Eli Saslow, the young Washington Post reporter best known for his giddy promotion of Obama’s "glistening pectorals," touted Obama as a "powerful new ally" against "Islamophobia" on the front of Wednesday’s Style section. The protagonist of Saslow’s story, Aida Mansoor of Hartford, Connecticut, tries to educate an apparently (and painfully) bigoted America about Islam. This is where Obama comes to the rescue:
Her attempts at cross-cultural connection can sometimes feel futile, Mansoor says, but her energy this year has been fortified by a powerful new ally: President Obama, a Christian who has promised unprecedented outreach to the Muslim world. More than 85 percent of Muslims in the United States approve of Obama's performance as president, according to a recent Gallup poll, which is his strongest endorsement from any religious group.
"What he says could go a long way toward dispelling the myths," Mansoor says. "For a long time, Muslims have been the bad guys in this country. There is so much hate and misunderstanding, and he might be able to help the world overcome some of it."
Before Obama hosts his global diversity seminar, Mansoor begins her local equivalent.
The assumption behind the Post story is that America has a long way to go to be properly "educated" that Islam is a peaceful religion. The headline was "As the Myths Abound, So Does Islamic Outreach." Will knowledge defeat ignorance? The Post's headline inside isn't optimistic: "Explaining Islam to Americans: It's Not Any Easier These Days."
The Post doesn’t ask: is it possible that Muslims can exaggerate the harshness and everyday commonality of "Islamophobia" among Americans? Saslow brings his story right around to how the 2008 election displayed "the worst of Islamophobia" in the United States:
After Abdul-Karim [Mansoor’s imam] finishes his introductory lecture at the library, Mansoor plays a series of media clips compiled during the past year. The 2008 presidential election, Mansoor says, revealed the worst of Islamophobia in the United States. "Anytime you turned on the TV, they were saying, 'You know, maybe Obama is a Muslim,' " she tells the class. "Well, first of all, he's not a Muslim. But more important: So what if he was? What's wrong with that?"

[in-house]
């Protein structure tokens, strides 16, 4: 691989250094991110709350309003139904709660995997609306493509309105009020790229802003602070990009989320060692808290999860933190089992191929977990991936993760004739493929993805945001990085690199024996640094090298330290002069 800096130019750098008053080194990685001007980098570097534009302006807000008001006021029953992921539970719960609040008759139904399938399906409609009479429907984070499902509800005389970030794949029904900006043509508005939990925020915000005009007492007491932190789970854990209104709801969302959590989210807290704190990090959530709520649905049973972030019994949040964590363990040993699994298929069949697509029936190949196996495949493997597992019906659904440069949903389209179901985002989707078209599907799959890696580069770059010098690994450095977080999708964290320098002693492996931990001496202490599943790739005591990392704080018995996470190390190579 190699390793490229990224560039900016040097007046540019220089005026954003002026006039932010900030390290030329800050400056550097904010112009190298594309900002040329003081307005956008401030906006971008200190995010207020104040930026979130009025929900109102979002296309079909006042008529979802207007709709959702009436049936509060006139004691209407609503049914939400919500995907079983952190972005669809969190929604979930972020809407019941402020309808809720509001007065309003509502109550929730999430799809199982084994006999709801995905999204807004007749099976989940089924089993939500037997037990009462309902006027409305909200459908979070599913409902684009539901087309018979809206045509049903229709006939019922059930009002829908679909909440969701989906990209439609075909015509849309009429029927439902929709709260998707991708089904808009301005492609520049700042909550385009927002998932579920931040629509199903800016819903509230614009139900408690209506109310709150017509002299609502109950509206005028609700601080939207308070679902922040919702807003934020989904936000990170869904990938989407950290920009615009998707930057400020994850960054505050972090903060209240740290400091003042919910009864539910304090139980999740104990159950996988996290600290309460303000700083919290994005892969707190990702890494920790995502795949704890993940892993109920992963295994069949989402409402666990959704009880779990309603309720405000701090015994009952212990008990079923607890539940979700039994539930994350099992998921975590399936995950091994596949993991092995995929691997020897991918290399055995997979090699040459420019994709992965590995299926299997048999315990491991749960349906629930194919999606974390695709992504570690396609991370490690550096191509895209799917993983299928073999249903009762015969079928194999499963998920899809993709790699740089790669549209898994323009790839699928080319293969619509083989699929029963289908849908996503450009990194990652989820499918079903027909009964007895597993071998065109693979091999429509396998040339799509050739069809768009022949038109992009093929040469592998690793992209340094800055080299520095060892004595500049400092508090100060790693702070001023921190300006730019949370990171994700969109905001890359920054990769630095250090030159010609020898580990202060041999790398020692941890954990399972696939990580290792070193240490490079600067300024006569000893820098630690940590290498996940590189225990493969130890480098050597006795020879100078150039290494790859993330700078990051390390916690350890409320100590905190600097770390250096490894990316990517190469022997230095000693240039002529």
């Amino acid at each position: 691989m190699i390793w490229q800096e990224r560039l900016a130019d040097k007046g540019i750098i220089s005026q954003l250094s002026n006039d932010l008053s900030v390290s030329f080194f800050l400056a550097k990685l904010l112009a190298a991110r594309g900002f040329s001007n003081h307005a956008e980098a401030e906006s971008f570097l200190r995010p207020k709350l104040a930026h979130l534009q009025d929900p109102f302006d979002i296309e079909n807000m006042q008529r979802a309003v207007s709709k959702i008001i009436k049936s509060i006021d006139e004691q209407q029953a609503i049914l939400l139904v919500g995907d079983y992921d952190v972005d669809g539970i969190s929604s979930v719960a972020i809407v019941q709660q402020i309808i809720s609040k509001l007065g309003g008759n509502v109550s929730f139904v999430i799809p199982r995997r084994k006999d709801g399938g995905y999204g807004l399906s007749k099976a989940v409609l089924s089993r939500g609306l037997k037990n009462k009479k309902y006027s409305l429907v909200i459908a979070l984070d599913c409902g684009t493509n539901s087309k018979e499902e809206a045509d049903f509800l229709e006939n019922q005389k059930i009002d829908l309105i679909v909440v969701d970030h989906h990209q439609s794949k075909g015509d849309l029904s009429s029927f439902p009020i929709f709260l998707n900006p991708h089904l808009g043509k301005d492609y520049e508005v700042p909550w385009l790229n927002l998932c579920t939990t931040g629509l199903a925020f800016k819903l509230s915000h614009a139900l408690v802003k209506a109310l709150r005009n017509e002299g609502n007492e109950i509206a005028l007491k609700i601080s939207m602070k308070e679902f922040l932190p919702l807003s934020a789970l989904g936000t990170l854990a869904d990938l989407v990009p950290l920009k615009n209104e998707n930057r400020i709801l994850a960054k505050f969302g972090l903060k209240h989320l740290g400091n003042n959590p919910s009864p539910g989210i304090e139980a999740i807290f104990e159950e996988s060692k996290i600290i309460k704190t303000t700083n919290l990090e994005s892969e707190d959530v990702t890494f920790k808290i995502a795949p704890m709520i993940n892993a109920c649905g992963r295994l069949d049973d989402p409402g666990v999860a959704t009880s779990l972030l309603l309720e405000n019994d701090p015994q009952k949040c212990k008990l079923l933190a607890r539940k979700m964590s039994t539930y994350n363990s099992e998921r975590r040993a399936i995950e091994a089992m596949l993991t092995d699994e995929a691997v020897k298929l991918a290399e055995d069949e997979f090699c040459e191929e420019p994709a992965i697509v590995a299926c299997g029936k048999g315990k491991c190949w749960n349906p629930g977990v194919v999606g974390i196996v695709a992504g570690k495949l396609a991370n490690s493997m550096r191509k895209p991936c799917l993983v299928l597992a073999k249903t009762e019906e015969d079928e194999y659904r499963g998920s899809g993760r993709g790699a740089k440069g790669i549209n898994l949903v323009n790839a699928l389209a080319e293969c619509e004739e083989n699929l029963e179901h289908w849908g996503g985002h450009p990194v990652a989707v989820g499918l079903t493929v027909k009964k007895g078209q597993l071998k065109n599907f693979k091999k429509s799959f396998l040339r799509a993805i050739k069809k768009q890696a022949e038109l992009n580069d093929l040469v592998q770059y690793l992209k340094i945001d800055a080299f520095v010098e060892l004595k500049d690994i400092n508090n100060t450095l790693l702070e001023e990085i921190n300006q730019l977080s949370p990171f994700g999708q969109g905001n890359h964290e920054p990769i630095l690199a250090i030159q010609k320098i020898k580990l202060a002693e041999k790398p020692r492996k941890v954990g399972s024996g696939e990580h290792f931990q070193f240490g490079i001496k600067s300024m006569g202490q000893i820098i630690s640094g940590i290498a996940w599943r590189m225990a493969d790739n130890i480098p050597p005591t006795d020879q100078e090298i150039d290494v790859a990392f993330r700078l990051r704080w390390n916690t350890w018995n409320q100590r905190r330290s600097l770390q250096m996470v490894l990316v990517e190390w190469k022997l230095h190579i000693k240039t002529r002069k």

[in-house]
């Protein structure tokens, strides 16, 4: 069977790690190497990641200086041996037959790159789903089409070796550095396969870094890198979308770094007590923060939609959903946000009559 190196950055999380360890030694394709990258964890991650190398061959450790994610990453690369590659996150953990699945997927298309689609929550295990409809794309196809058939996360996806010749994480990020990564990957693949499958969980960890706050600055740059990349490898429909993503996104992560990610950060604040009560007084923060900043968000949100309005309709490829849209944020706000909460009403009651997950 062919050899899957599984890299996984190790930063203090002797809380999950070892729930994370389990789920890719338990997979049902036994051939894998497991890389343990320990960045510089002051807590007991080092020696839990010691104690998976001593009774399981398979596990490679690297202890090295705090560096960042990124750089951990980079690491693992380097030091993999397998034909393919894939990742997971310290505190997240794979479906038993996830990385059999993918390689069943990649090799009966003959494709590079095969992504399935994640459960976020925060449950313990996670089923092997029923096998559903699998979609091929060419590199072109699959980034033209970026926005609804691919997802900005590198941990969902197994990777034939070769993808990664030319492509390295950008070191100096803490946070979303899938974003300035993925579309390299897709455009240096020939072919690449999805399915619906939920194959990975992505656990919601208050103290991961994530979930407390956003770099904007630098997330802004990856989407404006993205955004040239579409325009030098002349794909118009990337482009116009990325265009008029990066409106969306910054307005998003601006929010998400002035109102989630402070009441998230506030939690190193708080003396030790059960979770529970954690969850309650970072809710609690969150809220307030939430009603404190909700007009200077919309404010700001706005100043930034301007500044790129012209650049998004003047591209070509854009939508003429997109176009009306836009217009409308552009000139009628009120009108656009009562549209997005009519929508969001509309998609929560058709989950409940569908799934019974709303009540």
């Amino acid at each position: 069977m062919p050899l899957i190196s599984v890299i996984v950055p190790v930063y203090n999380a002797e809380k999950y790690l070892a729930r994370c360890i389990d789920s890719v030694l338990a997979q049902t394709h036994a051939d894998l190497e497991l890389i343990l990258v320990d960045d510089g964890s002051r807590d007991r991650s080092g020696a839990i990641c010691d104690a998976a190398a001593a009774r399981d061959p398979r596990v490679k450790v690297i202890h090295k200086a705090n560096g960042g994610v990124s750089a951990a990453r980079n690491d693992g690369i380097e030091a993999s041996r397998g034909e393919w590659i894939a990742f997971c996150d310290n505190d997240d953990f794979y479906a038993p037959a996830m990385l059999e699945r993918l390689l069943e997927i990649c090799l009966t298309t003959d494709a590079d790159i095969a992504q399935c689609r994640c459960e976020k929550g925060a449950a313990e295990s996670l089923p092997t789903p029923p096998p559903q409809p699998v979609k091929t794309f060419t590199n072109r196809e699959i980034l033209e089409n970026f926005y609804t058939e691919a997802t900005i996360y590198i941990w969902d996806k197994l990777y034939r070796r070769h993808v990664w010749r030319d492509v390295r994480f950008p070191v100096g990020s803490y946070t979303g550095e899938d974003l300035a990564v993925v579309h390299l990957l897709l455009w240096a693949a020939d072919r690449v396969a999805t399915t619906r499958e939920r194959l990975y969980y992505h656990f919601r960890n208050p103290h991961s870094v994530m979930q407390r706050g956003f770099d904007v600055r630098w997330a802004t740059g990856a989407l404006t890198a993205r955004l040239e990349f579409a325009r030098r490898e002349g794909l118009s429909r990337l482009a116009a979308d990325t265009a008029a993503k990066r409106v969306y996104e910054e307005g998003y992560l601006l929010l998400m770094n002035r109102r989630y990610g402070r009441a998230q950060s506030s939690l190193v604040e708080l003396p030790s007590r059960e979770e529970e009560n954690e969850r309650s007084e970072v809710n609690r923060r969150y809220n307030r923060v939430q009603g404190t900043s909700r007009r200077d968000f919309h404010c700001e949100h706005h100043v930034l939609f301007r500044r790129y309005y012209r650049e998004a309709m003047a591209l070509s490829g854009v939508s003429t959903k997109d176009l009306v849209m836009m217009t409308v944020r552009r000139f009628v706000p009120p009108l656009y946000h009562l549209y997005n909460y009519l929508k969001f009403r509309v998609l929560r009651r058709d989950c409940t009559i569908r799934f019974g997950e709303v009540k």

Mansoor turns out the lights and starts the projector, which the class takes as a cue to relax.... One of the census employees closes his eyes as Mansoor plays the first sound bite, from a broadcast of Michael Savage's radio show:
"We have a right to know if [Obama's] a so-called friendly Muslim or one who aspires to more radical teachings," Savage says.
Then comes a clip of Sen. John McCain at one of his campaign rallies, responding to a woman who asked whether Obama was Arab: "No ma'am," McCain says. "He's a decent family man, citizen."
Eventually, Mansoor finishes with a video of an experiment conducted by a television station. The clerk at a bagel shop pretends to refuse service to a Muslim woman, and the camera focuses on other customers' responses. Three customers congratulate the clerk for taking a stand against "un-American terrorists." Several others leave the store in protest. One man, moved to tears, tells the clerk, "Every person deserves to be treated with respect, dignity."
Mansoor stops the tape and turns on the lights. She's crying. The attendees set down their pens and cellphones. They're watching now.
"This always brings tears to my eyes when I see it," Mansoor says. "This is what we face every day. Every day. Maybe it gives you a little bit of an idea what it must feel like. What are your reactions?"
Finally, Lillian Ruiz, the human-relations director, raises her hand.
"I think we need to stand up like we did in the 1950s," Ruiz said. "You watch things like this and it makes you want to just fight back and do something, because it's so sad. Obviously, discrimination is still very alive."
"Yes," Mansoor says. "Yes. Thank you."
That's how the article ends. America's stuck in the 1950s, and Muslims are the new blacks.
Here’s where the whole story turns on fiction: Saslow is writing about a February 26, 2008 episode of ABC’s Primetime: What Would You Do? in which actors playing an obnoxiously bigoted clerk and an offended Muslim woman try to nudge unsuspecting members of the public into action. The "Islamophobia" is exaggerated for ratings and to make a liberal point against discriminatory attitudes. ABC’s John Quinones, the host of these "thought experiments," explained:
QUINONES: The young woman in our experiment is an actor. But for this woman, discrimination is all too real. Nohayia Javed [ph] helped us design our experiment. Although born in Chicago, she says she's constantly characterized by fellow Americans as the enemy.
JAVED: They always start off with, 'You're a terrorist. Osama-lover. Towel-head. Camel jockey." On and on.
Fellow Americans "always start" with terrorist accusations? They’re "constantly" attacking Muslims with harsh ridicule? At what point do ABC and The Washington Post acknowledge this kind of harassment might not be a constant occurrence?
In that 2008 segment, Quinones acknowledged "At the end of the day, 13 people stood up for the Muslim woman, while six sided with the clerk. But the majority of the bystanders, 22, did or said absolutely nothing." Because twice as many expressed offense, Quinones placed all the blame on the bystanders, so that the vast majority looked like they needed an Islamic training seminar.
PS: Here's what gets left out of the sympathetic story: does Islamic outreach always ring true? A newspaper account of another Aida Mansoor event in Connecticut features Muslim convert Ingrid Mattson uncorking this whopper:
The most common misconception about Islam is that it is oppressive to women. Muslim women, like women all over the world have often had to struggle to enjoy their natural rights, but Islam is most often seen by them as a source of strength in advocating for their rights.